Kondapalli toys are the most recent category of handicrafts to obtain Geographical Indications (GI) protection in India, being only the second handicraft from the state of Andhra Pradesh to receive such protection. Made in the village of Kondapalli on National Highway No. 9, 25 km from Vijaywada, this art form can be traced back to the times of Sri Krishna Deva Raya.
Toy making in Kondapalli is an intricate process which even to this day is done only by hand by using a special type of wood known as ‘Tella Poniki’ or white sander, grown specially in the lands earmarked for the purpose in villages surrounding Kondapalli. Each organ of the body is separately carved after the wood is seasoned and cut to appropriate sizes, and joined together with an adhesive paste derived from tamarind seeds. A coating of ‘sudda’ (white lime) is given over the surface. It is then placed on a ‘kumpati’ (charcoal fire) to allow the moisture to evaporate, leaving the toy firm and solid. A cloth is then fixed on top of the makku-covered toy, further reinforcing the strength. The toys are then coated with a primer and the distinctive colours are then applied using a goat brush. Vegetable dyes, oil paints or enamel paints are used for the distinctive colouring of these toys depending on whether they are to be exported sold within India, or are to be used for special occasions respectively.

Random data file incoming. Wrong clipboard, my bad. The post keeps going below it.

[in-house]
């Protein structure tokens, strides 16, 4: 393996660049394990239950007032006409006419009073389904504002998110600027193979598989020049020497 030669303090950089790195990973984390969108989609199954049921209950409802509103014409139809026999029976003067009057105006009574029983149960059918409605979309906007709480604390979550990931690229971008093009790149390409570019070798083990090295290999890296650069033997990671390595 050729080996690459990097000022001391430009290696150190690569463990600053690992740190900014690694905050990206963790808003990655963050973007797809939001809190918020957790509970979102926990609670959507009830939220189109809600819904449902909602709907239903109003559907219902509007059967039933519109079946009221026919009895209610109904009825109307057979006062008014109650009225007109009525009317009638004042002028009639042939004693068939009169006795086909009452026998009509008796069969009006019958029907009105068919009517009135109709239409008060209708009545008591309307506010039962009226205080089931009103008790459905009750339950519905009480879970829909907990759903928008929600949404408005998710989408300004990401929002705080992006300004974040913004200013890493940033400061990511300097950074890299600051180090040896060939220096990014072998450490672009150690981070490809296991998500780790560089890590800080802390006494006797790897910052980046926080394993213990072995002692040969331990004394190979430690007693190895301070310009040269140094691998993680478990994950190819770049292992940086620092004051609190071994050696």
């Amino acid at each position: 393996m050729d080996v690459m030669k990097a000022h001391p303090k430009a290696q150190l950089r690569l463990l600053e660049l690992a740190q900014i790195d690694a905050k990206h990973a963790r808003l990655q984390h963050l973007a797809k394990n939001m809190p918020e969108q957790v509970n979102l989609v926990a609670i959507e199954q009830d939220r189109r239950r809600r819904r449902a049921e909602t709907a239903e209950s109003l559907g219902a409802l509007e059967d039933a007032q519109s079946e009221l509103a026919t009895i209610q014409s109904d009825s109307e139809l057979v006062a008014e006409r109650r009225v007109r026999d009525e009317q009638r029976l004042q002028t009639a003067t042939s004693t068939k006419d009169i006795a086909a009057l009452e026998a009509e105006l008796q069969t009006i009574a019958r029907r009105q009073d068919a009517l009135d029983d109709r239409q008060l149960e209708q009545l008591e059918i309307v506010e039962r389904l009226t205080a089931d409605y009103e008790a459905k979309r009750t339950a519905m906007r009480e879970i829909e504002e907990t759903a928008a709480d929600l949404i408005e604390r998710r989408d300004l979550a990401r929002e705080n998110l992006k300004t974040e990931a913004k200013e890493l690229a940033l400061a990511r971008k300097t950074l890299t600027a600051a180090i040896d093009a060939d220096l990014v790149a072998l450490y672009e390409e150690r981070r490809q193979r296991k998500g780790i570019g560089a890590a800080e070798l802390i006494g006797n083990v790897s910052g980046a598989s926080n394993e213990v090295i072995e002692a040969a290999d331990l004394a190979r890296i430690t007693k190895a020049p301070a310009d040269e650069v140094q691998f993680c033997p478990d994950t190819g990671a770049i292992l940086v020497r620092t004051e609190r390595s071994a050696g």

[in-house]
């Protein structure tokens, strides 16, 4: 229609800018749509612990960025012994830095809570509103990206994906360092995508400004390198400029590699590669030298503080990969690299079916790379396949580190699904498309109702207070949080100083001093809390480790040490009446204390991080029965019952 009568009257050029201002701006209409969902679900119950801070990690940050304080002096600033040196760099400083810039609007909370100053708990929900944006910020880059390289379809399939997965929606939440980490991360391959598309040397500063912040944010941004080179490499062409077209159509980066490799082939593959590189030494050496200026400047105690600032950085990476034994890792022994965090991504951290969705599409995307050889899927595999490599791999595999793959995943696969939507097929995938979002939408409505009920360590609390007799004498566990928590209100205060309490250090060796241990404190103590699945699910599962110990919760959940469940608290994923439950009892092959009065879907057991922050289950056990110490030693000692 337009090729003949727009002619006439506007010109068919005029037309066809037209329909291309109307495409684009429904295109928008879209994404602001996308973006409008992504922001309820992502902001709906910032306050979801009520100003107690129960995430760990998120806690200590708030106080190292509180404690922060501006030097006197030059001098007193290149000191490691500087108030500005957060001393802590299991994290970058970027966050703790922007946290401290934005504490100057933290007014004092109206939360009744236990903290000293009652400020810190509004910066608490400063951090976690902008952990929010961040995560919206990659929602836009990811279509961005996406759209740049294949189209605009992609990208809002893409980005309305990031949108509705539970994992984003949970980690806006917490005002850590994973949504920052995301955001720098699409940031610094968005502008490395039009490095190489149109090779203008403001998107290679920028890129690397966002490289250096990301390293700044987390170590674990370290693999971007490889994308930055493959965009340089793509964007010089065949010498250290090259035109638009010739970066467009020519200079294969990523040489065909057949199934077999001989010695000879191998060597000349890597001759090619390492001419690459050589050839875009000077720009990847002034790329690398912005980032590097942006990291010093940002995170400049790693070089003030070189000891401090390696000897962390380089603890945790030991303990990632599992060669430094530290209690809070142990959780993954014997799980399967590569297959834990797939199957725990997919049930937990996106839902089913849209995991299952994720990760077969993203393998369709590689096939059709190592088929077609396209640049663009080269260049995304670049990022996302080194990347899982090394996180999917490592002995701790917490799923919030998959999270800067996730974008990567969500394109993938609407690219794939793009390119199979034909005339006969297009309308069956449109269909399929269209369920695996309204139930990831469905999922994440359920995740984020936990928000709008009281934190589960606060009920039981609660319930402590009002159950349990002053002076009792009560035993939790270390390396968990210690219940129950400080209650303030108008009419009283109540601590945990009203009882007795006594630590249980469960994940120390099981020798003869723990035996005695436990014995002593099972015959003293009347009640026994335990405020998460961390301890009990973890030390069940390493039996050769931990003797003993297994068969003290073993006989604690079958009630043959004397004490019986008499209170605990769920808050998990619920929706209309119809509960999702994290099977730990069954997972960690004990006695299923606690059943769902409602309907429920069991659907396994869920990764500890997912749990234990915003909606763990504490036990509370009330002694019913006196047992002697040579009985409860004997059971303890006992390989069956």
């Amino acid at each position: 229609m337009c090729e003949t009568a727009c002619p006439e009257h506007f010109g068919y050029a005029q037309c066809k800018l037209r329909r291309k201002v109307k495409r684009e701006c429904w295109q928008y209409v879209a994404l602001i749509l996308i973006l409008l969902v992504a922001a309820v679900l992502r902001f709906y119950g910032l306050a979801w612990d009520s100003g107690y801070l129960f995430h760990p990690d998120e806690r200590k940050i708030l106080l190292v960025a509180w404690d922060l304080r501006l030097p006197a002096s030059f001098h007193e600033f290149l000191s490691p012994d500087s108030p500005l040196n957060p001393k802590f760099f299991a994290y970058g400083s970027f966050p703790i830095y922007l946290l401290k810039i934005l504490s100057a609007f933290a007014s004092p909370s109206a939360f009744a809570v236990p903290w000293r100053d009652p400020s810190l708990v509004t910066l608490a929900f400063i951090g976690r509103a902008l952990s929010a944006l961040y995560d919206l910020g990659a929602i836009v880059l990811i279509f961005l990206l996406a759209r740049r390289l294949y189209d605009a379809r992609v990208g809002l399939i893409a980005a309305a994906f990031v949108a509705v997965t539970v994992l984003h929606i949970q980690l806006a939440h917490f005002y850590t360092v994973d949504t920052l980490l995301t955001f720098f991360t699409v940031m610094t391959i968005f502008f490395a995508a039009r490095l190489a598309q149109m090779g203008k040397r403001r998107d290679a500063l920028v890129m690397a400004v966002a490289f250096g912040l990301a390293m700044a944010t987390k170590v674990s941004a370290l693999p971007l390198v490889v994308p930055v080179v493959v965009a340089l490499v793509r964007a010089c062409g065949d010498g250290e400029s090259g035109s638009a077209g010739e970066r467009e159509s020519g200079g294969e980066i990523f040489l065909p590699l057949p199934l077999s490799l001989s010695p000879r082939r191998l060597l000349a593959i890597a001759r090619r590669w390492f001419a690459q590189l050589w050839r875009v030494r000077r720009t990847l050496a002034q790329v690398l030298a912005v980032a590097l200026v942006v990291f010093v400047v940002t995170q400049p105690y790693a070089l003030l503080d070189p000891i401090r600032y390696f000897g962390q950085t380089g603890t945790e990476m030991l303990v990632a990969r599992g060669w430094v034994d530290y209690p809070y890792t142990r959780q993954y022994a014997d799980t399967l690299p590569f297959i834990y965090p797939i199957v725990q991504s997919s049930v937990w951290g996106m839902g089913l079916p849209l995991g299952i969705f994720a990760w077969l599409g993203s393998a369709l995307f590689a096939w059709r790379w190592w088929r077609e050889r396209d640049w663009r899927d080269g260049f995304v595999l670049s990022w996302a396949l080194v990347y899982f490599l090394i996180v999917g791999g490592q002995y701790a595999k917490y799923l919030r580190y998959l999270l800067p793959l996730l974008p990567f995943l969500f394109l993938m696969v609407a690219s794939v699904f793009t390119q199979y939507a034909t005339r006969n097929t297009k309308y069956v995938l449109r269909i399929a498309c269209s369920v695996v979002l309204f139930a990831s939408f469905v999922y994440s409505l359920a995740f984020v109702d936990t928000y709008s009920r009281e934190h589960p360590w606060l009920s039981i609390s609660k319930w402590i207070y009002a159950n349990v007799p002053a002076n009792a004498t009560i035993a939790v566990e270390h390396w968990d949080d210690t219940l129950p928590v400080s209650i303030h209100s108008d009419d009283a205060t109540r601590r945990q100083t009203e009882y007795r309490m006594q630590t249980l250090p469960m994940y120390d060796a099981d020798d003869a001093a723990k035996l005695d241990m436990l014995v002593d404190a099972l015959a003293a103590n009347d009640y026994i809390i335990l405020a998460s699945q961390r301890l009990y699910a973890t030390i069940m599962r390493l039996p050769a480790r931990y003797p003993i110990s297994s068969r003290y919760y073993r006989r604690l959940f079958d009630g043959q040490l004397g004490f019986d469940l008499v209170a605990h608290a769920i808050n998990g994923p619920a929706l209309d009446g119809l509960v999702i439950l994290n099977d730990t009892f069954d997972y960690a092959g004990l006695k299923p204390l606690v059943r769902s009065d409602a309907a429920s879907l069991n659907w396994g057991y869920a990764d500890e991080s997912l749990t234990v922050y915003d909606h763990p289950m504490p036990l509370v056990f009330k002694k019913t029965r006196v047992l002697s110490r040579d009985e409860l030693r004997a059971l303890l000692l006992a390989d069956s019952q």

These toys depict beautifully fashioned single figures of deities or vignettes of rural life. The ‘elephant ambari’, toddy tree and ‘Dashavaatara’ are the most popular of the Kondapalli toys. Fine detailing of form and facial expression is one of the most distinctive aspects of these toys. Experts believe there is a strong influence of Islamic and Rajasthani cultures in the art form and are of the opinion that the artisans are migrants from Rajasthan.
It is in recognition of this inherently distinctive and intricate nature of the art form underlying these toys that the Geographical Indications Registry in Chennai granted GI protection to this art form. The Confederation of Indian Industry’s Andhra Pradesh Technology Development Centre (APTDC) in collaboration with the Lanco Institute of General Humanitarian Trust had facilitated the filing of the application for grant of the GI with the legal assistance of the firm Anand & Anand.
2 thoughts on “Kondapalli toys get GI protection”
Nice blog. I’ve been following your blog regularly for quite some time now. But IMHO it would be better if you “spice” it up a bit for non-legal people 🙂
For example, this post could’ve used some pics of Kondapalli toys — Google Images to the rescue.
Am having problems uploading images. Will try and rectify this today esp. since I have a beautiful image with me 🙁
Thanks for the words of encouragement though.